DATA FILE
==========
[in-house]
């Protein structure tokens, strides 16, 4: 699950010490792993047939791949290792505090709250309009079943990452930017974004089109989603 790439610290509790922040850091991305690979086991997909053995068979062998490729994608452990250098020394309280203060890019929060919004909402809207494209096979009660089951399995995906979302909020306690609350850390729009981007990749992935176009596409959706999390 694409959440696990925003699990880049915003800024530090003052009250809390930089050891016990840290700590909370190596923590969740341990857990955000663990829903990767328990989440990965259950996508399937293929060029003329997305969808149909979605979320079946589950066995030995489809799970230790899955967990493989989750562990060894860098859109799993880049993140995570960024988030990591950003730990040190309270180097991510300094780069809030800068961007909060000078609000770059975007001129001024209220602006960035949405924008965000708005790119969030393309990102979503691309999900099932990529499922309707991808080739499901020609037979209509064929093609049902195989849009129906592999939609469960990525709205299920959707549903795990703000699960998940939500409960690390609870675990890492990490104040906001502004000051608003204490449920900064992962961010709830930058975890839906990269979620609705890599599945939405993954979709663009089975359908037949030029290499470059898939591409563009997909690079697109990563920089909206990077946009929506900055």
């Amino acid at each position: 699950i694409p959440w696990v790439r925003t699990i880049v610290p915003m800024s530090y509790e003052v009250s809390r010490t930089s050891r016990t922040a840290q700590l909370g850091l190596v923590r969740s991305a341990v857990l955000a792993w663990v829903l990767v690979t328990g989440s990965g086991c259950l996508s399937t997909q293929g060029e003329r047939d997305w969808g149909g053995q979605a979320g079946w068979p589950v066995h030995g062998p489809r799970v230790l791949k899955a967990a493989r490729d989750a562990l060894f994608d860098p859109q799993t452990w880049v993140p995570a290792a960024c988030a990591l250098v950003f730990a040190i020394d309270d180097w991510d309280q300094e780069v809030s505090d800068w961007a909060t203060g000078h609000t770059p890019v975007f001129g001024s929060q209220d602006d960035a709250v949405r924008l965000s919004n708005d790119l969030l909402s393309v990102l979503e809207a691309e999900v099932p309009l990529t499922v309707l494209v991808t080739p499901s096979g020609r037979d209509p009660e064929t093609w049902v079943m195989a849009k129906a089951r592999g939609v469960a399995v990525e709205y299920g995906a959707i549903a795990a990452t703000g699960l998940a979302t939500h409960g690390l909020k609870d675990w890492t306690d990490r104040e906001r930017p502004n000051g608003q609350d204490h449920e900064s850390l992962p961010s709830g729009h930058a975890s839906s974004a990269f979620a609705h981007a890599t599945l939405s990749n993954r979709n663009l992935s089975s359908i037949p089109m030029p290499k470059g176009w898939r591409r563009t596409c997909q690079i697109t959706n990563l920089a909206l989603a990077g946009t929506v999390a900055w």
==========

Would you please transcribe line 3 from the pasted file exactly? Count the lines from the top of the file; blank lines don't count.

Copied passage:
């Amino acid at each position: 699950i694409p959440w696990v790439r925003t699990i880049v610290p915003m800024s530090y509790e003052v009250s809390r010490t930089s050891r016990t922040a840290q700590l909370g850091l190596v923590r969740s991305a341990v857990l955000a792993w663990v829903l990767v690979t328990g989440s990965g086991c259950l996508s399937t997909q293929g060029e003329r047939d997305w969808g149909g053995q979605a979320g079946w068979p589950v066995h030995g062998p489809r799970v230790l791949k899955a967990a493989r490729d989750a562990l060894f994608d860098p859109q799993t452990w880049v993140p995570a290792a960024c988030a990591l250098v950003f730990a040190i020394d309270d180097w991510d309280q300094e780069v809030s505090d800068w961007a909060t203060g000078h609000t770059p890019v975007f001129g001024s929060q209220d602006d960035a709250v949405r924008l965000s919004n708005d790119l969030l909402s393309v990102l979503e809207a691309e999900v099932p309009l990529t499922v309707l494209v991808t080739p499901s096979g020609r037979d209509p009660e064929t093609w049902v079943m195989a849009k129906a089951r592999g939609v469960a399995v990525e709205y299920g995906a959707i549903a795990a990452t703000g699960l998940a979302t939500h409960g690390l909020k609870d675990w890492t306690d990490r104040e906001r930017p502004n000051g608003q609350d204490h449920e900064s850390l992962p961010s709830g729009h930058a975890s839906s974004a990269f979620a609705h981007a890599t599945l939405s990749n993954r979709n663009l992935s089975s359908i037949p089109m030029p290499k470059g176009w898939r591409r563009t596409c997909q690079i697109t959706n990563l920089a909206l989603a990077g946009t929506v999390a900055w």